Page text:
MiFID II Creates HFT Brouhaha
Latest version includes language that would require algorithmic traders to post firm quotes at all times.
European regulators are considering placing market-making obligations on firms that employ algorithmic trading, joining the debate that has been brewing at least since the May 6, 2010 flash crash and its repercussions.
The latest version of Markets in Financial Instruments Directive, which is scheduled to be presented by the European Commission later this month, contains a clause that says:
“An algorithmic trading strategy shall be in continuous operation during the trading hours of the trading venue to which it sends orders or through the systems of which it executes transactions. The trading parameters or limits of an algorithmic trading strategy shall ensure that the strategy posts firm quotes at competitive prices with the result of providing liquidity on a regular and ongoing basis to these trading venues at all times, regardless of prevailing market conditions.”
The language is anathema to firms that employ high-frequency trading strategies.
“Many market participants who use algorithms in their trading strategies (the vast majority of whom are not currently operating as registered market makers) are concerned, even outraged, by this proposed legislation, which seems ambiguous at best and absurd at worst,” Mike O’Hara, publisher of The High Frequency Trading Review, wrote in a blog on Friday.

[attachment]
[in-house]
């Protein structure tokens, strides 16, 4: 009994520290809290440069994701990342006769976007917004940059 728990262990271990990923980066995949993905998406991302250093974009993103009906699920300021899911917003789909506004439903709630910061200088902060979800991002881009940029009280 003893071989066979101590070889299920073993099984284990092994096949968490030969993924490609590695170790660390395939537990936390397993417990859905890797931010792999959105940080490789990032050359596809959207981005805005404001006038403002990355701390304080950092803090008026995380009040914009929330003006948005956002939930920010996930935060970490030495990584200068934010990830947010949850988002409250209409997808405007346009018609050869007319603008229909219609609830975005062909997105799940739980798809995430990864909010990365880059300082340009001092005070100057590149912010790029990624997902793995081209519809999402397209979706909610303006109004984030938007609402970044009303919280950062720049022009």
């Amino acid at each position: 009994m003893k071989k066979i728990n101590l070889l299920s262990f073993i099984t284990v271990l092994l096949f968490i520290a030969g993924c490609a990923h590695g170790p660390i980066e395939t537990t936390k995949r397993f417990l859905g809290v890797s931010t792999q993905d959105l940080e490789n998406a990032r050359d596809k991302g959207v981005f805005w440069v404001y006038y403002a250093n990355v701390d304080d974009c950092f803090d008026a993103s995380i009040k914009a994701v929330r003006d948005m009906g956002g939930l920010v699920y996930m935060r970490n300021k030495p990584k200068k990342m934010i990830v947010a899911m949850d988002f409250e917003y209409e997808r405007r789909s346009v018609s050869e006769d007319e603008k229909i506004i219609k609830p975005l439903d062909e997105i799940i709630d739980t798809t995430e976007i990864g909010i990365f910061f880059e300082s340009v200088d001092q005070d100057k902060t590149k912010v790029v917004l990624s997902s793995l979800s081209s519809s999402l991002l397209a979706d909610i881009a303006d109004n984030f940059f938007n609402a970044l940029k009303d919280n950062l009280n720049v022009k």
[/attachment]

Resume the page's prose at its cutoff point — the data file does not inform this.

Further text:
Those opposed to imposing market making requirements for HFTs say they would increase spreads and make trading more expensive.
“You can have 25 cent spreads and less messaging, less volume, and less fleeting liquidity, or you can have penny spreads in a hyper-efficient market, but this is only possible through lightning-quick transfer of risk,” Bernard Dan, CEO, Sun Holdings, said at Markets Media’s Chicago Trading and Investing Summit in Chicago this month.
Dan took issue with the view that firms that employ HFT are less accountable for their behavior than other firms.
“Many prop firms like Sun that employ HFT as a means of executing certain trading ideas or pre-calculated strategies re SEC-registered broker-dealers, well capitalized, subject to rules of exchanges and in many cases market makers with obligations,” he said.
For the HFT firms concerned, pulling out of the market on May 6, 2010, was the sensible thing to do, O’Hara said.
“ If you’re running a trading program based upon a set of parameters and those parameters suddenly go right out of whack as volatility goes through the roof and prices collapse in a heap, how do you know that it’s not due to some external catastrophic event, which you might not yet be aware of?” he said. “From a risk management perspective if for no other reason, it makes complete sense to halt your program while you figure out what is going on.”
Regulators in the U.S. and Europe have been wrestling with how to treat HFT and automated trading in general. In the United States, the SEC and CFTC are considering whether to impose requirements on HFTs to function as market makers.
The Joint SEC-CFTC Advisory Committee on Emerging Regulatory Issues earlier this year recommended the SEC evaluate whether incentives or regulations can be developed to encourage those who engage in market-making straggles, a large portion of whom employ high-frequency trading, to provide buy and sell quotations that are reasonably related to the market.
The European Commission, in its 2010 consultation paper on the review of MiFID (MiFID II), proposed that market operators be required to ensure that HFTs continue to provide liquidity on an ongoing basis subject to similar conditions that apply to market makers, and that orders would rest on an order book for a minimum period before being cancelled.
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